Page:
Tuesday, November 11, 2014

Veterans' Day: Letters from Home

Civil War Letters

Civil War Letters from William E Milburn (1797-1877) to his son William E F Milburn. In September William EF Milburn enlisted in the 12 TN CAV, CO B, Union Army and on September 14, 1864 William E Milburn was mustered into Service by Capt. Paxton as a chaplin in the 8th Regt Tennessee Cavalry.

Knoxville Oct 8th 1864 
William E. F. Milburn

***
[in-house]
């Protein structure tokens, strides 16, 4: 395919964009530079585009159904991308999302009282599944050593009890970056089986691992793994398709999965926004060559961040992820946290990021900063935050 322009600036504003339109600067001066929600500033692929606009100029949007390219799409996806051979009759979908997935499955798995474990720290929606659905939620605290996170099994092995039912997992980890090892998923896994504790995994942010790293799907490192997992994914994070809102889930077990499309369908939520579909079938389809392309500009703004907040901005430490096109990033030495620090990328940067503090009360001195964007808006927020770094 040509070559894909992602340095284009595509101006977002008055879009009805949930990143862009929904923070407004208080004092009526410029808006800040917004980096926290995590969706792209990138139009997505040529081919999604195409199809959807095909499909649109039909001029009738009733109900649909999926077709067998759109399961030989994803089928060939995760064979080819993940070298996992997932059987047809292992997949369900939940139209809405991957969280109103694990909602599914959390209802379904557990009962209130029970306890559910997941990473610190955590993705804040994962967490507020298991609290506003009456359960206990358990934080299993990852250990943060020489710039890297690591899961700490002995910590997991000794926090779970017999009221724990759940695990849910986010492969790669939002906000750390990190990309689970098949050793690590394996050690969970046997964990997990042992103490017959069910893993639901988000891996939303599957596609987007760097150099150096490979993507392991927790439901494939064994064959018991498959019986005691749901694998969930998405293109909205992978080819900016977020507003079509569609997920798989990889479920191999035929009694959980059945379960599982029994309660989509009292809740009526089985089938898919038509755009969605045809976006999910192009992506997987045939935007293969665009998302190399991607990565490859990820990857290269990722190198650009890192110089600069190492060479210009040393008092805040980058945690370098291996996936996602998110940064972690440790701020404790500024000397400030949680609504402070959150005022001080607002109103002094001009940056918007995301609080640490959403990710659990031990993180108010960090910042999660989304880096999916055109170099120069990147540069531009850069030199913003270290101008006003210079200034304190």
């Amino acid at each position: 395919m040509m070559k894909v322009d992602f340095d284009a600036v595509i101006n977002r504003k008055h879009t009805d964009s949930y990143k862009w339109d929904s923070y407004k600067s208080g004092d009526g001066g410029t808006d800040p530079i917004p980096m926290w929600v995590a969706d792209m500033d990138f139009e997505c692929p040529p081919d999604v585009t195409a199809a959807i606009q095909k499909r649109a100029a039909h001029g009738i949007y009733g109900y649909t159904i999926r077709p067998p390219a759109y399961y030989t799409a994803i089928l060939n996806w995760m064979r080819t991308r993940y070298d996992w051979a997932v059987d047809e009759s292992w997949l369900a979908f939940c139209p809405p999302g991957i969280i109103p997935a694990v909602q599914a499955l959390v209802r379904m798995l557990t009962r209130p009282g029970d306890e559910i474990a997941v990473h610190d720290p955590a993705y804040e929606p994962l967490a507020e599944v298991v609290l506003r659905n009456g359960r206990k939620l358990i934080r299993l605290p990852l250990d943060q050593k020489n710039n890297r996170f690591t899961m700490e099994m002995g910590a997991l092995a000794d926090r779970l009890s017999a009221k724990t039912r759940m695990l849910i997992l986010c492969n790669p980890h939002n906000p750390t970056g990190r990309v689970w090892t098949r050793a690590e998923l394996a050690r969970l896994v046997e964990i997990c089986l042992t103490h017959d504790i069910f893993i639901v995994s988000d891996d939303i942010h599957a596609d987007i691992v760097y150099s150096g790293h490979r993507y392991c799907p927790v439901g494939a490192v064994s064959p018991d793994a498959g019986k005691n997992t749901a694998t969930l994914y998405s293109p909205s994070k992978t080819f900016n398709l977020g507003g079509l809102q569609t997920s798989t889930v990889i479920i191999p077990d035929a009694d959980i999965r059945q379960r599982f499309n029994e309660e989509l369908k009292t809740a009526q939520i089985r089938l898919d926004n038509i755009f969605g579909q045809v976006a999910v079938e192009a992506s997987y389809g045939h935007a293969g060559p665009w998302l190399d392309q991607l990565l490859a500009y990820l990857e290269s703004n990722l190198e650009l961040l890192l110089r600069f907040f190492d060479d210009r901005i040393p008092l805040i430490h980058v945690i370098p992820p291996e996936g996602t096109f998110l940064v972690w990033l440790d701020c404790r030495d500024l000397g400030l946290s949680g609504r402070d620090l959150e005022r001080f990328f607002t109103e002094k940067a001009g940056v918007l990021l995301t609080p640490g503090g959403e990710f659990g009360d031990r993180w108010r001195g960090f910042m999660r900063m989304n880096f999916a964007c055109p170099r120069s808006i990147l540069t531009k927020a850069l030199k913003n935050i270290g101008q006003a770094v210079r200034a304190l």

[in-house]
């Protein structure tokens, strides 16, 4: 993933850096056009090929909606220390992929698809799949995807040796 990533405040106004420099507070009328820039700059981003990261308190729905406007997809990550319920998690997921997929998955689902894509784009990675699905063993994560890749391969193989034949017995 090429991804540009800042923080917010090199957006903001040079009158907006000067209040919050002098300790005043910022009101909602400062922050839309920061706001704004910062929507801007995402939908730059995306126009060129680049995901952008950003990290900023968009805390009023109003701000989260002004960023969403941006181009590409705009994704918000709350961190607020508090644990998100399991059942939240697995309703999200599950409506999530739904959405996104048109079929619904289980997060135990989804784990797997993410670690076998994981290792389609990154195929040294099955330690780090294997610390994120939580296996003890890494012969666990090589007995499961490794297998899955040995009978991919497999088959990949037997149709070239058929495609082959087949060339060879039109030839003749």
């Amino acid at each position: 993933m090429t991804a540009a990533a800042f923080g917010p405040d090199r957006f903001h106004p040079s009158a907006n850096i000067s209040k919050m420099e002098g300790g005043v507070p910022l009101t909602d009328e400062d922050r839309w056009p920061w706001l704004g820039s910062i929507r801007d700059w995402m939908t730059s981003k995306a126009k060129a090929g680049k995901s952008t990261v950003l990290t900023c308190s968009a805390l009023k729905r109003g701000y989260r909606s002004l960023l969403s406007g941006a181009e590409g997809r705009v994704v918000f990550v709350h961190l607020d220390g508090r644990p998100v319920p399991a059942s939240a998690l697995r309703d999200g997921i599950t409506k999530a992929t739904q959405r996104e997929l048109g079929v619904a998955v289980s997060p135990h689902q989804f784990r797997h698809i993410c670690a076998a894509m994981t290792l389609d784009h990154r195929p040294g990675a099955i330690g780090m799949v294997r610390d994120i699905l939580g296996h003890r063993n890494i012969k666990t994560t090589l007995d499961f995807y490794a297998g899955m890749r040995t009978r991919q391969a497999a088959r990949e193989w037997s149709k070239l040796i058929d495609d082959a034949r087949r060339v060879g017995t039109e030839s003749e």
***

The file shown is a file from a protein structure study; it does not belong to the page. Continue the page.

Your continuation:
My Dear Son I got here on the 6th in Common helth. But with a Sad heart, from the fact I did not find you when I went to Nashville nor could not hear one word from you, I wrote 3 letters to you from Nahsville which I hop you have got I would not have taken $1000, not to have seen you But I could not for there was no train runing to Pulaskia and thought would not for some weeks--I could not wait. I will make all the ---tion I can to get you and Kelly with me in the eight Te. Cav. I think the Signs Pretty good if you Should live, I hope you will, I fear you will not--our troops think they will move up to Jonesboro without delay--I heard from home the first of this Old John Frake deid, our folks all well, I want you to write to me as soon as you can and let me know how you are and the boys I saw S. C. Shanks ajadent right from Charleton, S. C. he was well, But in a bad condition out doars in the sun but little to eat, My great fear is that you may be killed and not ready do not think my Dear boy that I think you are worse than other, no, I do not But my Hearts desire is that you may be Saved, as that is all at last.May God bless you and take care of you and all our boys--may he help you by his Spirit and grace to look to Christ and beleive that he is mor willing to bless you and save than I could be well you know that I would not let you Die if I could Save you--write to Evaline and the rest My Dear Boy do not fail to Read your Bible Say your Prayers and the Very God of peace Bless you 0, that we may meet on Earth and above all in Heaven, So, farewell, farewell, my Son--